The generated API documentation in ArangoDB 2.6 has been updated to Swagger 2. To see the API documentation for any of your Foxx apps, open the web admin frontend and select your app from the Applications tab. For information on how to describe your own APIs in the generated documentation, see the ArangoDB documentation.

But wait, there’s more! In addition to being shown in the web admin frontend, ArangoDB 2.6 allows you to mount your app’s documentation inside the app itself. Using the new controller method apiDocumentation you can define a mount point for the app’s own documentation and apply the same access controls you already use for other routes. Depending on your needs, you can even mount the documentation of other apps in your own Foxx app, use different assets or even your own Swagger API description files. In fact, the new API documentation viewer of the web admin frontend itself is using it.

For more information on the apiDocumentation method, see the latest development documentation. If you want to give the feature a try yourself, check out the ArangoDB 2.6 preview release or compile the latest development version from the GitHub repository.

Posted in Foxx | Leave a comment

Diffing Two Documents in AQL

I just stumbled upon a comment in the ArangoDB blog asking how to create a diff of two documents with AQL.

Though there is no built-in AQL function to diff two documents, it is easily possible to build your own like in the following query.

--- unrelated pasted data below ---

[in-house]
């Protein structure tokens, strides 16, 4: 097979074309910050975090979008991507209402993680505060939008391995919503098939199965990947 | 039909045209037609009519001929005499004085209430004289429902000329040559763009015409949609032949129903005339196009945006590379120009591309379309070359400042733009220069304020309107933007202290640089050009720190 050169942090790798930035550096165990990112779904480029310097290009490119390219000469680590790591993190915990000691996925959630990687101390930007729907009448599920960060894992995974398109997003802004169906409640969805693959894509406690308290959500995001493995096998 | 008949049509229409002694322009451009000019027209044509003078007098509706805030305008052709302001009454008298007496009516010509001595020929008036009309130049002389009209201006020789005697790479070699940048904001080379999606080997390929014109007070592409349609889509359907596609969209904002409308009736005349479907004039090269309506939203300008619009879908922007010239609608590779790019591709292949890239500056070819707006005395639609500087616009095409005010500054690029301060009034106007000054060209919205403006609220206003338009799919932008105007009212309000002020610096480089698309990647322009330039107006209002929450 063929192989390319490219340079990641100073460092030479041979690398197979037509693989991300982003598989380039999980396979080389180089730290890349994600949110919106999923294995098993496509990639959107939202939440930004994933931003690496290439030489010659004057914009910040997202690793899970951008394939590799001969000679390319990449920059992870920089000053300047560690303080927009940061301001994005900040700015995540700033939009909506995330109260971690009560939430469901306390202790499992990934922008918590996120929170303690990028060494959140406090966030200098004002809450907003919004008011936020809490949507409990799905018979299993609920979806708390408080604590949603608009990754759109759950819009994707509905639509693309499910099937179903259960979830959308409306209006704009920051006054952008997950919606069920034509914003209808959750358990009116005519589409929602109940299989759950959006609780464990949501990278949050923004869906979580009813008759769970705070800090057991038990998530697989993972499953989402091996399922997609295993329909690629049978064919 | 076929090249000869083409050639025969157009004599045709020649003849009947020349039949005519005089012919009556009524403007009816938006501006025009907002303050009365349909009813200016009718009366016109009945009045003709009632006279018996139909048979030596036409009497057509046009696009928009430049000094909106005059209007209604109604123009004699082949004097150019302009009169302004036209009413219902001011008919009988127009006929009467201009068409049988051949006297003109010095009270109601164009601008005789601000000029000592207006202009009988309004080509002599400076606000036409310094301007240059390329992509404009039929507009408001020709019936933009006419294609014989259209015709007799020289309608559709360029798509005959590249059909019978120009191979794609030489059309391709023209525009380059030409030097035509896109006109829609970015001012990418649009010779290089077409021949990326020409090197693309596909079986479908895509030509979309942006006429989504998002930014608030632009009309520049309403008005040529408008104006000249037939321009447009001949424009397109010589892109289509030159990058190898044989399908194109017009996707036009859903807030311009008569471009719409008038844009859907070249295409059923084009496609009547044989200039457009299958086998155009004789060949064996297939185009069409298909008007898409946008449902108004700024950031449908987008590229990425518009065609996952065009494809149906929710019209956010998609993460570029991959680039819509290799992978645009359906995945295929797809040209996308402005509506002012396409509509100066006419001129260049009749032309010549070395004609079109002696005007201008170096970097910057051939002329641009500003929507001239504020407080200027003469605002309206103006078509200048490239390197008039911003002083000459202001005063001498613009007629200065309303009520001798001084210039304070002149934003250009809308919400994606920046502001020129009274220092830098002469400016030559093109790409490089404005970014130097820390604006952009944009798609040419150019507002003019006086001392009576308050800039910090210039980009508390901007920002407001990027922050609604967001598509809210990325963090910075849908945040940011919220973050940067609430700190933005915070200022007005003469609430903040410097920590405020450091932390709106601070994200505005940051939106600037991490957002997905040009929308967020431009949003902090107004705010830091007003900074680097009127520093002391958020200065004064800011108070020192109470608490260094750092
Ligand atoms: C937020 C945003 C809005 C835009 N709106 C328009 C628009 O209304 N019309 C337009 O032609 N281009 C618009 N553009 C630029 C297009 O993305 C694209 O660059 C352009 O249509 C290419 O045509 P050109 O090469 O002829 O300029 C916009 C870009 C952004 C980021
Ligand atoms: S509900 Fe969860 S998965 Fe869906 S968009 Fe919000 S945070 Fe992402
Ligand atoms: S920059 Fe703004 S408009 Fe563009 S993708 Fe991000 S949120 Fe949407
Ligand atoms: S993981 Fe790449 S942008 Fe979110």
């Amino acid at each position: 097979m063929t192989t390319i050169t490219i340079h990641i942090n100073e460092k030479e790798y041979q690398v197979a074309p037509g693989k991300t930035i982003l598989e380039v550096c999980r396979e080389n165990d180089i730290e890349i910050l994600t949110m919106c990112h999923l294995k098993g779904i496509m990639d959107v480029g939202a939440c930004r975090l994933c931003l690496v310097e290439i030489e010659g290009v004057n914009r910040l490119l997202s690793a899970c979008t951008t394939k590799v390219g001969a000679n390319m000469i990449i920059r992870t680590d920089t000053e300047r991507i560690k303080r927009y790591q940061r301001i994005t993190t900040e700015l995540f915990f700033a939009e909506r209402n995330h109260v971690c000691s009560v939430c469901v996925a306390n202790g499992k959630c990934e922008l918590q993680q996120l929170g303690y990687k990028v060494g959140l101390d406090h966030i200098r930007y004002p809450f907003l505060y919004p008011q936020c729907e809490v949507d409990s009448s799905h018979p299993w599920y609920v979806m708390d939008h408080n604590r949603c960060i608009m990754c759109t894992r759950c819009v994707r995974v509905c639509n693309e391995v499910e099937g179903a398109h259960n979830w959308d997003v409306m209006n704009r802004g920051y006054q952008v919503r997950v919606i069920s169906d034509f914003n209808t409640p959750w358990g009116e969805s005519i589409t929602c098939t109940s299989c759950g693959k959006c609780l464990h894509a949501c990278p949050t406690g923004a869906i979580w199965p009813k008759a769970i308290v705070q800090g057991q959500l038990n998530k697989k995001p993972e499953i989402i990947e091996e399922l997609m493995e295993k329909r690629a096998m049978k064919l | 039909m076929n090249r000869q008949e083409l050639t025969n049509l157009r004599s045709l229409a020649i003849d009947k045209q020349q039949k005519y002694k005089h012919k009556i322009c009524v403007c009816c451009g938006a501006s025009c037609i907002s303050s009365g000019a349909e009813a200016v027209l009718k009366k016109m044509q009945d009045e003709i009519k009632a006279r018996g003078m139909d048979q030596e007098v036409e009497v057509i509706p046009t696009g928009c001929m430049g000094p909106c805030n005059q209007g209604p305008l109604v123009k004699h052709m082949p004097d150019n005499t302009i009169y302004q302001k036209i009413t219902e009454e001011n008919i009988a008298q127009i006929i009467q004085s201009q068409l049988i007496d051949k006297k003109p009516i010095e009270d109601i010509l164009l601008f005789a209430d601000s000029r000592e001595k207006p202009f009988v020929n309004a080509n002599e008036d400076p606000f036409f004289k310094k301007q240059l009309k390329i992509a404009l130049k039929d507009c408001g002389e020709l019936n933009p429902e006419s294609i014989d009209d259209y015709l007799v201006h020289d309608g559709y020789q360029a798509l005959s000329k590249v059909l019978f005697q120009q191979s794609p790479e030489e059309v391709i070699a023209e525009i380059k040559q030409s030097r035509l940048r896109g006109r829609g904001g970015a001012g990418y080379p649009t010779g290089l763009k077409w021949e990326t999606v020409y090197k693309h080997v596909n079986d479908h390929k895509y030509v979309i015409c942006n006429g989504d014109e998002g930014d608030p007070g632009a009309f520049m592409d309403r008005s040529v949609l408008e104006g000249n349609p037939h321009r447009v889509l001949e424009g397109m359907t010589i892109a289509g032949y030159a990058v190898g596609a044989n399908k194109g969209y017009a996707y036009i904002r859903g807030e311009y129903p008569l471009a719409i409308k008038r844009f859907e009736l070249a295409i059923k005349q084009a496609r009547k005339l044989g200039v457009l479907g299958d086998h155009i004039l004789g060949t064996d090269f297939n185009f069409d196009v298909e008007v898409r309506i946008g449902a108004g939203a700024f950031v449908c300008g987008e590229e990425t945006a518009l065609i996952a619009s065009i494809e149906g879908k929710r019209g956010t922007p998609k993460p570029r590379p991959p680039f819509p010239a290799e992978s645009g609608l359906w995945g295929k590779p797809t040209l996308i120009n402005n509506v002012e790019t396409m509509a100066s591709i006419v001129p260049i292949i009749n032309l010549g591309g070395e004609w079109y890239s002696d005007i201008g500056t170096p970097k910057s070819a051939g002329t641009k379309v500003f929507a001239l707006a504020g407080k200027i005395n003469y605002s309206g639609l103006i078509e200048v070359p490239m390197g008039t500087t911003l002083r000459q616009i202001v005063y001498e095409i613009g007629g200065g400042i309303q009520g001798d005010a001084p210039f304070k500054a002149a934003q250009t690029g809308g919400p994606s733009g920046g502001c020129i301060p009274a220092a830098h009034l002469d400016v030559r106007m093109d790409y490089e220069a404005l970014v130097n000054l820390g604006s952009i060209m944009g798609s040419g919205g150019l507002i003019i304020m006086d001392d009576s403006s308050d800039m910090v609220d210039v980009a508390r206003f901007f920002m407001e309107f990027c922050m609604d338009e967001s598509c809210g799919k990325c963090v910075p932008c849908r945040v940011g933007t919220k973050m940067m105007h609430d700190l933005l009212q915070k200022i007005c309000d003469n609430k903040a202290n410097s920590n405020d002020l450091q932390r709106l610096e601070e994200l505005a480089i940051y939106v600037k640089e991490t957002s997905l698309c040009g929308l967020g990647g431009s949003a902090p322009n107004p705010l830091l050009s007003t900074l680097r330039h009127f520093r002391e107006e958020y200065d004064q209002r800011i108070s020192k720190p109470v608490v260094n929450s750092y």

Read more on how to diff two documents in AQL.

Posted in Query Language | 2 Comments

ArangoDB 2.6 – API changes, additions and changed behavior

ArangoDB 2.6 comes with new and changed APIs as well as changed behavior regarding document keys and several graph functions.

If you use Travis-CI for your tests you can download the Travis-CI ArangoDB build here: Travis-CI/ArangoDB-2.6.0-alpha2.tar.gz

The changes so far:

APIs added

  • added batch document removal and lookup APIs:

    These APIs can be used to perform multi-document lookup and removal operations efficiently. The arguments to these APIs are the name of the collection plus the array of document keys to fetch or remove.

    The endpoints for these APIs are as follows:

    Example call to fetch documents:

    The documents will be returned in an attribute documents of the HTTP response. documents is an array containing all documents found. Only those documents that were actually found will be returned. Documents that were searched but do not exist will not be returned and do not trigger any errors. More »

Posted in API, Documentation, Releases | Leave a comment

ArangoDB 2.6 – Test our alpha2

Our next major release ArangoDB 2.6 is on the finishing straight with an early alpha2 version for Linux released today.